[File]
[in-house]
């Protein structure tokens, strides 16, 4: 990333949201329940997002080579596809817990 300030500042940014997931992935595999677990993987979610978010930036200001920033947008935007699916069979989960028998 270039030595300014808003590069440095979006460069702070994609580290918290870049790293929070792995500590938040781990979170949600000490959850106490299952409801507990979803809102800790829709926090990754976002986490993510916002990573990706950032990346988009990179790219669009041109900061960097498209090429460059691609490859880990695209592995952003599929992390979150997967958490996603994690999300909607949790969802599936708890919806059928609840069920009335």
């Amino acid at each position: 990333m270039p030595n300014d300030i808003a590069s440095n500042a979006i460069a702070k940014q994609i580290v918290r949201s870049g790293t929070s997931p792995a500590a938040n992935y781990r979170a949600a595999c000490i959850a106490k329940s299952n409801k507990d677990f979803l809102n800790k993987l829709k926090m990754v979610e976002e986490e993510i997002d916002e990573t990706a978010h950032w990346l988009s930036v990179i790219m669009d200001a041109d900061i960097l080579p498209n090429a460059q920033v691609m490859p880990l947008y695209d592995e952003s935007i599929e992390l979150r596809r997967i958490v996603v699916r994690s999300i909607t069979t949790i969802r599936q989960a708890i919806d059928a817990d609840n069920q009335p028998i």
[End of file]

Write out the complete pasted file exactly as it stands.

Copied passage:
[in-house]
């Protein structure tokens, strides 16, 4: 990333949201329940997002080579596809817990 300030500042940014997931992935595999677990993987979610978010930036200001920033947008935007699916069979989960028998 270039030595300014808003590069440095979006460069702070994609580290918290870049790293929070792995500590938040781990979170949600000490959850106490299952409801507990979803809102800790829709926090990754976002986490993510916002990573990706950032990346988009990179790219669009041109900061960097498209090429460059691609490859880990695209592995952003599929992390979150997967958490996603994690999300909607949790969802599936708890919806059928609840069920009335």
């Amino acid at each position: 990333m270039p030595n300014d300030i808003a590069s440095n500042a979006i460069a702070k940014q994609i580290v918290r949201s870049g790293t929070s997931p792995a500590a938040n992935y781990r979170a949600a595999c000490i959850a106490k329940s299952n409801k507990d677990f979803l809102n800790k993987l829709k926090m990754v979610e976002e986490e993510i997002d916002e990573t990706a978010h950032w990346l988009s930036v990179i790219m669009d200001a041109d900061i960097l080579p498209n090429a460059q920033v691609m490859p880990l947008y695209d592995e952003s935007i599929e992390l979150r596809r997967i958490v996603v699916r994690s999300i909607t069979t949790i969802r599936q989960a708890i919806d059928a817990d609840n069920q009335p028998i």